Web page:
Usually, this process of naming a child is a function of family tradition. A common consideration for naming children is to pay homage to loved family members or familiarly heroic figures in one’s family tree. The greater the aristocracy of your lineage, the more likely you are to follow this route. It is a symbolic nod to the long practice of incest amongst the nobles for fear of tainting the great blood pool. As Easter Island has shown, such protectionism may not have been the best form of preservation. In the US, probably the more common practice is to name a child on a whim, on a song, or on a book. Like bad tattoos people pull from the strangest of places to name there children. At thirty, and with several friends and family either having children or talking about it, I find this conversation so interesting. Would be or soon to be parents consider a strange plethora of factors when naming their children. People discuss possible playground taunts; vicarious hopes and ambitions; nicknames that will actually be what the child is called but not their real name; the place of conception versus the name of the artist of the first version of the song that was the playing in the car when they first discussed having kids, and so on and so on. The results are sometimes trite and laughable, like a washed up beach volleyball player naming his son Spike. Others are simply appalling distortions of the English language like ”Urhines”.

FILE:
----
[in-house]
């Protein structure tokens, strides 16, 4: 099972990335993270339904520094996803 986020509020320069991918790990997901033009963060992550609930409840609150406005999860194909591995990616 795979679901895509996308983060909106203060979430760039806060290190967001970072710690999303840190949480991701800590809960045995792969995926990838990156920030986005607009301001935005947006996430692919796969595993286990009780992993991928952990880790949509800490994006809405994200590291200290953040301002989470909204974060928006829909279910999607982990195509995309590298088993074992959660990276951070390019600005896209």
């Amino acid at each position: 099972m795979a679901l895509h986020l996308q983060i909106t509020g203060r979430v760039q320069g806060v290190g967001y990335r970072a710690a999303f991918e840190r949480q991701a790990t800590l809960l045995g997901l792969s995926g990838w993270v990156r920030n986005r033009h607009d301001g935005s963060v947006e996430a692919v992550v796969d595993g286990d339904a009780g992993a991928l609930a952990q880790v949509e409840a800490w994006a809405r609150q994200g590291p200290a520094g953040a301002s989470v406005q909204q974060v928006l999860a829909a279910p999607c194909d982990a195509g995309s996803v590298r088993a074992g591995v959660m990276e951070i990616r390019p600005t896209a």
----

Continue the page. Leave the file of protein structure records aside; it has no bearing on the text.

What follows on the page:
Now this being said. Most of us have a decently common and practical name. Sure, there are a few jokes to be made here or there. The Silly Willies, the Chatty Cathies, the Sheila the Sluts. Some nicknames hang on a little too long. Prophecies rarely prevail except that every once in while a kid name Colt actually does become the quarterback for Texas. Whatever the result, like asks us, sometimes begs us to rearrange and recondition our brains to hear another calling. (Ice T dropped Cop Killer for Detective as it apparently pays better). Sometimes our profession or stage in life require us to “rename” ourselves. Like Willi to Will to sound more . . . plain? Or Will to W. R. Eilers to sound more literary? However, in the end we must remember that our names are quite simply what there were intended to be, a way for those around us to announce that their comments, hurtful, pleasant or otherwise, were directed at us. In turn, we are conditioned to respond to any and all of the possible names beaconing us to retort.


  1. Great post, W.R., nee Willie, nee Sile' Guile, nee (omitted for decor)... I can't figure out why you would be thinking of this.

    That poor child... Urhines. Oh my.

    I will name my child Maximilius Aurelius Deutoronomy Stork, after a sneeze I once had.

    And, btw, I think Colt Brannigan is an awesome name.

  2. Um, and Colt Brennan too...